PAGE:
this.listenTo(this.model, 'cocomp:out:box', this.onOutBox)
}

onInBox: function() {
  this.$el.addClass('faded')  # or hide it, or whatever
}

onOutBox: function() {
  this.$el.removeClass('faded')  # or show it
}

All Together Now!

Here is the final result, in one piece of CoffeeScript.

# Setting up some Collections 

box = new Backbone.Collection()
searchResults = new Backbone.Collection()


# Setting up the Backbone.CoComp Instance

cocomp = new Backbone.CoComp()

cocomp.set "box", box
cocomp.set "search", searchResults


# The search result view

SearchResultView = Backbone.View.extend
  initialize: ->
    # @model is a single search result in the searchResults collection

    @listenTo @model, 'cocomp:in:box', @onInBox
    @listenTo @model, 'cocomp:out:box', @onOutBox

  onInBox: ->
    @$el.addClass('faded')  

    # however you want to indicate that the search result is already 
    # in the box

  onOutBox: ->
    @$el.removeClass('faded')

    # the search result isn't in the box, return to normal

Advanced

CoComp can be handily customized to suit your needs. There are several advanced behaviors that can help you get the most out of CoComp.

The Comparator

By default, the models in each collection are compared by their id attribute.

modelA.get('id') === modelB.get('id')

Using a Different Attribute

If you need to compare a different attribute, let the CoComp instance know during instanciation.

cocomp = new Backbone.CoComp({comparator: "name"})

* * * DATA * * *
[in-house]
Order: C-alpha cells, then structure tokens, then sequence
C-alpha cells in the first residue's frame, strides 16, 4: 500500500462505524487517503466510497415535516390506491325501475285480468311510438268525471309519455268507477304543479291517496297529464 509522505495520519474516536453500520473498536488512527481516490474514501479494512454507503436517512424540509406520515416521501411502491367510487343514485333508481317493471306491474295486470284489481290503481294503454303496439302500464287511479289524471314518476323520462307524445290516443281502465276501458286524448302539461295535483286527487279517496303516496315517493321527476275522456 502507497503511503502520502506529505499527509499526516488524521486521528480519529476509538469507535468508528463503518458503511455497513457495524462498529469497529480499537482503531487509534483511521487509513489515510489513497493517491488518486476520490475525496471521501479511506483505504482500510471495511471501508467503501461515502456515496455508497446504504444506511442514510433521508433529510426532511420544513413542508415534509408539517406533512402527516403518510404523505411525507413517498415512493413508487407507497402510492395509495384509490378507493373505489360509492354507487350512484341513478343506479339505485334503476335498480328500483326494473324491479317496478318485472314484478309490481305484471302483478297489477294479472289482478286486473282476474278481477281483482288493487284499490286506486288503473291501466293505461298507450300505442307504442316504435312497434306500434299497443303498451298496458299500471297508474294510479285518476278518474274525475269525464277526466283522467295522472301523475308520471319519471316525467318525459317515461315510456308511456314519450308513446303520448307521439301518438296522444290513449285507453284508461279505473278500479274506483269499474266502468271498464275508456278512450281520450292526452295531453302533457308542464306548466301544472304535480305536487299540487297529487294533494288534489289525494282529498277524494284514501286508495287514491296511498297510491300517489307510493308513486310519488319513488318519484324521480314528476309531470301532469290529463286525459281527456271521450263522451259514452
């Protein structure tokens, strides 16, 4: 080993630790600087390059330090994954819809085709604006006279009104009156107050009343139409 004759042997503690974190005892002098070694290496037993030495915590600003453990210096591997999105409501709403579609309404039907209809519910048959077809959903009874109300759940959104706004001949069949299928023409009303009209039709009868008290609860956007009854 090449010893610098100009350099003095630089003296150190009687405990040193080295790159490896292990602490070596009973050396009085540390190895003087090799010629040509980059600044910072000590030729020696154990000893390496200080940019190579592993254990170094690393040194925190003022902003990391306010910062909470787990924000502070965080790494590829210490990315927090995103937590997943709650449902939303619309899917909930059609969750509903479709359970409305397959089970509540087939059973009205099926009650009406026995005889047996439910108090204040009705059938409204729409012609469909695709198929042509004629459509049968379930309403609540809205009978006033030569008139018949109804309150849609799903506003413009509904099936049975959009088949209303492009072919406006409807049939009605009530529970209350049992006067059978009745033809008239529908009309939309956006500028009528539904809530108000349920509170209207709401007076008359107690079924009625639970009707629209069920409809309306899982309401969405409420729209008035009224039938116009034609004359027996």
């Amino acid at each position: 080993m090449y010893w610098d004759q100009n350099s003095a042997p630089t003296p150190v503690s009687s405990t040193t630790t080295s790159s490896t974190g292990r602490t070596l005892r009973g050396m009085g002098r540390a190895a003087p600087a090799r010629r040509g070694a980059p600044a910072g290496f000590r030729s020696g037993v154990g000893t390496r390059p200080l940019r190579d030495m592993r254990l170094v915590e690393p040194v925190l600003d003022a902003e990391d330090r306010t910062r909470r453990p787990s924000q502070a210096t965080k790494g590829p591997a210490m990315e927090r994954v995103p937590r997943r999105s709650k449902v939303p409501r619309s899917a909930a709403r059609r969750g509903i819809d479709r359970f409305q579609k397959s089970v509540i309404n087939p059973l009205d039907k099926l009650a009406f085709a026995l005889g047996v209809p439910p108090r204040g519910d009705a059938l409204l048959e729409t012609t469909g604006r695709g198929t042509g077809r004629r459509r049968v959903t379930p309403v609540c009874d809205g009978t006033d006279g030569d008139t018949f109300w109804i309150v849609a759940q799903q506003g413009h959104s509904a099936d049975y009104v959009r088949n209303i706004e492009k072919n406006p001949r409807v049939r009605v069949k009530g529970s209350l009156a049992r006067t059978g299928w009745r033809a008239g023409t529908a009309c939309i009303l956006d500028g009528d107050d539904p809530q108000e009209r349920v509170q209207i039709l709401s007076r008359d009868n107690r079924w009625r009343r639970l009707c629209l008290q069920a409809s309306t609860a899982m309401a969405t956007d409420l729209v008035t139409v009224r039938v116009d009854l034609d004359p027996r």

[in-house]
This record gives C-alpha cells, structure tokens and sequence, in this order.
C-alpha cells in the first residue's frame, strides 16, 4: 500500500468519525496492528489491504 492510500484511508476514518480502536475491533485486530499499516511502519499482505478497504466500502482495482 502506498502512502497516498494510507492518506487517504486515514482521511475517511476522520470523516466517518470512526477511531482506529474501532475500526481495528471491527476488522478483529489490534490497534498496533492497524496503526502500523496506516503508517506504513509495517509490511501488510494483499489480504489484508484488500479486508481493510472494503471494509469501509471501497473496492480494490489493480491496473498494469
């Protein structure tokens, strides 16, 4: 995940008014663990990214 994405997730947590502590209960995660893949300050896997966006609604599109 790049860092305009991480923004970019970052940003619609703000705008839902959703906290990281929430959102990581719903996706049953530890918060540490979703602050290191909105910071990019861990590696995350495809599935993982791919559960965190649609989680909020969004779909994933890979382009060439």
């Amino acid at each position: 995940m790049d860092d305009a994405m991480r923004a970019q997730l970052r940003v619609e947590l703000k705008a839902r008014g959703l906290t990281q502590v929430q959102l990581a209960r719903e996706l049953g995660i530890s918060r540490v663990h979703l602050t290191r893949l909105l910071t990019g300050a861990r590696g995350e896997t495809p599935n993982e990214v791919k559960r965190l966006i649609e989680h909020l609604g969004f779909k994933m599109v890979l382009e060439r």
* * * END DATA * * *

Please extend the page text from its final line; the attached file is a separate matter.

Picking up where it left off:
# modelA.get("name") === modelB.get("name")

Comparing with Eqaulity

If you need to CoComp to compare the exact model instance, use the === comparator

cocomp = new Backbone.CoComp({comparator: "==="})

# modelA === modelB

Providing a Custom Comparator

If you really need to get crazy, you can specify the comparator function yourself. The function should receive a single argument, and return true if the two models are equal (which would trigger a cocomp:in event) or false if they are not (which would trigger a cocomp:out event).

The Comparator Argument

The models being compared can be accessed on the comparator's argument in two different ways depending on the symmetry of the objects being compared.

Symmetrical Access

The easiest way to access each model is by the [0] and [1] indexes of the argument.

comparator = function(obj) {
  obj[0].someMethod() === obj[1].someMethod()
}

This will work when the models in each collection are symmetrical, meaning that it doesn't matter if obj[0] is from the boxes collection of the search results collection.

Asymmetrical Access

The models in the argument can also be accessed by the collection name it belongs to. This is the only way to compare asymmetical models. In other words, you need to know which collection the model comes from.

comparator = function(obj) {
  obj.box.get('id') === obj.search.get('product_id')
}

This is also a good way to compare more than two collections. Using the box and search result example above, we could compare the search results to multiple boxes. (CoffeeScript)

cocomp.set("box1", box)
cocomp.set("box2", box2)
cocomp.set("search", searchResults)

comparator = (obj)->
  return unless obj.search  # won't compare box1 to box2

  boxModel = obj.box1 || obj.box2  # we'll either have a box1 or a box2, but not both
  boxModel.get('id') == obj.search.get('product_id')

Contributing

Pull requests are welcome. Please be aware of the following:

  • CoComp is written in CoffeeScript, which compiles into JavaScript. Please change the *.coffee files only, and make sure that the files you change are compiled to JavaScript before submitting a pull request.

    I will usually run the following while working on CoComp: coffee -wc . This will compile the .coffee source into .js as you work.

  • Jasmine specs are included with this project. To run the test suite, open spec/index.html in your browser. Pull requests with passing tests are preferred :)

License

Copyright (c) 2013 David Biehl. This software is licensed under the MIT License.